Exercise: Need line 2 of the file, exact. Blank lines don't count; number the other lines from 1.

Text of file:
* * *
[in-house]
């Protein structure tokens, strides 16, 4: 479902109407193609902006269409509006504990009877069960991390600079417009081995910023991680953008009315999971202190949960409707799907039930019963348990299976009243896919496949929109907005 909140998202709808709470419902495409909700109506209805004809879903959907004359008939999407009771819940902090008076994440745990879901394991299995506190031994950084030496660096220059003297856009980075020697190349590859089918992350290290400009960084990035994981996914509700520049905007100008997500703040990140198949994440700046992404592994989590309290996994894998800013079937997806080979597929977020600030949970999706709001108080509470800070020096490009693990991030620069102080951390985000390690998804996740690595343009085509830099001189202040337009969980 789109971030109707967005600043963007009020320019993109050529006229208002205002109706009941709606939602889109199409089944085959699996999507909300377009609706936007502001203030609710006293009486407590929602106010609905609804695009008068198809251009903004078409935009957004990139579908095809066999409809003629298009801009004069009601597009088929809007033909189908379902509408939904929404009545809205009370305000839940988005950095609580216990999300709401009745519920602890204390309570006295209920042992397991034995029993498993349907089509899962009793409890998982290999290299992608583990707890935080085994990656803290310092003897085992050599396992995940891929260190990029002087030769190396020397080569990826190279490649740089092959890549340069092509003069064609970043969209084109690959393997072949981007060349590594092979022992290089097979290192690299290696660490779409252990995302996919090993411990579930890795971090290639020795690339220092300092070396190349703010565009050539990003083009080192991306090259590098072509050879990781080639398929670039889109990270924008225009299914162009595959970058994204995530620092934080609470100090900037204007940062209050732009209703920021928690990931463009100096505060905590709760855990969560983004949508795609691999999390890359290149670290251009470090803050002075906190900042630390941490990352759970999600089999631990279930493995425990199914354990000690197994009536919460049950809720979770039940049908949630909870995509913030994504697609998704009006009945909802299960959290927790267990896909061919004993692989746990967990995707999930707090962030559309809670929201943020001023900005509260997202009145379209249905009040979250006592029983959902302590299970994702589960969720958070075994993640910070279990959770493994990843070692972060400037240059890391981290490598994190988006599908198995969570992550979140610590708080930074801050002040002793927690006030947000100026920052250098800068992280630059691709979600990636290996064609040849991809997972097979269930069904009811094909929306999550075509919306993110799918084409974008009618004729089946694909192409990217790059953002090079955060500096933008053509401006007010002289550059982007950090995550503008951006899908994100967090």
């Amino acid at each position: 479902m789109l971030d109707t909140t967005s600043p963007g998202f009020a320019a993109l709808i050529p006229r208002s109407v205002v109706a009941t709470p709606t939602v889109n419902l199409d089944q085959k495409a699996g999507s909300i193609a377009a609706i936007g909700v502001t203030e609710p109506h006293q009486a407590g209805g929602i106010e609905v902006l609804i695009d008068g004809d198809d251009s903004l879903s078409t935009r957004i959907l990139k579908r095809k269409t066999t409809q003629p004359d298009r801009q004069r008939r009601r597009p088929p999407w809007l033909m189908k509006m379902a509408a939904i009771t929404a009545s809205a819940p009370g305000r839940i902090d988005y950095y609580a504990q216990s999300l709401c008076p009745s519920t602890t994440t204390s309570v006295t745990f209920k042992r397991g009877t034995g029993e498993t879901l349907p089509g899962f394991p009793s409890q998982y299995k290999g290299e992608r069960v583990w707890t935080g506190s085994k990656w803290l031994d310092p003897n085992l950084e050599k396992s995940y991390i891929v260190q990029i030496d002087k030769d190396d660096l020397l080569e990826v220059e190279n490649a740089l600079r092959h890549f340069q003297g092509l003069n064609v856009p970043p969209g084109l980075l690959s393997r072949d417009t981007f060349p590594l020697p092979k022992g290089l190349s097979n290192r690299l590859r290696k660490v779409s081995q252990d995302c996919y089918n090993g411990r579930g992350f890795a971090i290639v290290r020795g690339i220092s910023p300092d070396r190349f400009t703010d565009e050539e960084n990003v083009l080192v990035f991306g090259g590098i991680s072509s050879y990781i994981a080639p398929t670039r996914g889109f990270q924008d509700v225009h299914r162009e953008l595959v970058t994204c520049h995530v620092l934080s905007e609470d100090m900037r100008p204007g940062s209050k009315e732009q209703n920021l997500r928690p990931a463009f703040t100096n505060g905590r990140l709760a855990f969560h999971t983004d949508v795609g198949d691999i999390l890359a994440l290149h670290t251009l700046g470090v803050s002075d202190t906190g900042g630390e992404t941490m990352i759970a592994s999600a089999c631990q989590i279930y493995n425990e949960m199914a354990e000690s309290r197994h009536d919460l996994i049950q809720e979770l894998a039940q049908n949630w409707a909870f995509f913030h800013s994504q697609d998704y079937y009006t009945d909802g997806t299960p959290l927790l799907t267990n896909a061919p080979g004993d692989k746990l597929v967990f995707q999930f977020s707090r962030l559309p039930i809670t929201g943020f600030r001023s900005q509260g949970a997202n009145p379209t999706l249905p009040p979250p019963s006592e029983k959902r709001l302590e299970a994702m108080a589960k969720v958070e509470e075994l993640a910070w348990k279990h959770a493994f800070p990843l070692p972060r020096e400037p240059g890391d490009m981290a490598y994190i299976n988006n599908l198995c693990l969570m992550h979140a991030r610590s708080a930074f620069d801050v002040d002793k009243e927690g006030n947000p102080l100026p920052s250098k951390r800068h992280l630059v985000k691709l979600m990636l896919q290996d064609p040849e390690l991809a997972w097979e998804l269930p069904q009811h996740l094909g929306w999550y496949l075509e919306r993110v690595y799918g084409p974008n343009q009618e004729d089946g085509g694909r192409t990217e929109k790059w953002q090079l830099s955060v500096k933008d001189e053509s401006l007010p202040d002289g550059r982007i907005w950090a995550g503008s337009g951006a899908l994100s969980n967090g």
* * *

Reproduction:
């Protein structure tokens, strides 16, 4: 479902109407193609902006269409509006504990009877069960991390600079417009081995910023991680953008009315999971202190949960409707799907039930019963348990299976009243896919496949929109907005 909140998202709808709470419902495409909700109506209805004809879903959907004359008939999407009771819940902090008076994440745990879901394991299995506190031994950084030496660096220059003297856009980075020697190349590859089918992350290290400009960084990035994981996914509700520049905007100008997500703040990140198949994440700046992404592994989590309290996994894998800013079937997806080979597929977020600030949970999706709001108080509470800070020096490009693990991030620069102080951390985000390690998804996740690595343009085509830099001189202040337009969980 789109971030109707967005600043963007009020320019993109050529006229208002205002109706009941709606939602889109199409089944085959699996999507909300377009609706936007502001203030609710006293009486407590929602106010609905609804695009008068198809251009903004078409935009957004990139579908095809066999409809003629298009801009004069009601597009088929809007033909189908379902509408939904929404009545809205009370305000839940988005950095609580216990999300709401009745519920602890204390309570006295209920042992397991034995029993498993349907089509899962009793409890998982290999290299992608583990707890935080085994990656803290310092003897085992050599396992995940891929260190990029002087030769190396020397080569990826190279490649740089092959890549340069092509003069064609970043969209084109690959393997072949981007060349590594092979022992290089097979290192690299290696660490779409252990995302996919090993411990579930890795971090290639020795690339220092300092070396190349703010565009050539990003083009080192991306090259590098072509050879990781080639398929670039889109990270924008225009299914162009595959970058994204995530620092934080609470100090900037204007940062209050732009209703920021928690990931463009100096505060905590709760855990969560983004949508795609691999999390890359290149670290251009470090803050002075906190900042630390941490990352759970999600089999631990279930493995425990199914354990000690197994009536919460049950809720979770039940049908949630909870995509913030994504697609998704009006009945909802299960959290927790267990896909061919004993692989746990967990995707999930707090962030559309809670929201943020001023900005509260997202009145379209249905009040979250006592029983959902302590299970994702589960969720958070075994993640910070279990959770493994990843070692972060400037240059890391981290490598994190988006599908198995969570992550979140610590708080930074801050002040002793927690006030947000100026920052250098800068992280630059691709979600990636290996064609040849991809997972097979269930069904009811094909929306999550075509919306993110799918084409974008009618004729089946694909192409990217790059953002090079955060500096933008053509401006007010002289550059982007950090995550503008951006899908994100967090």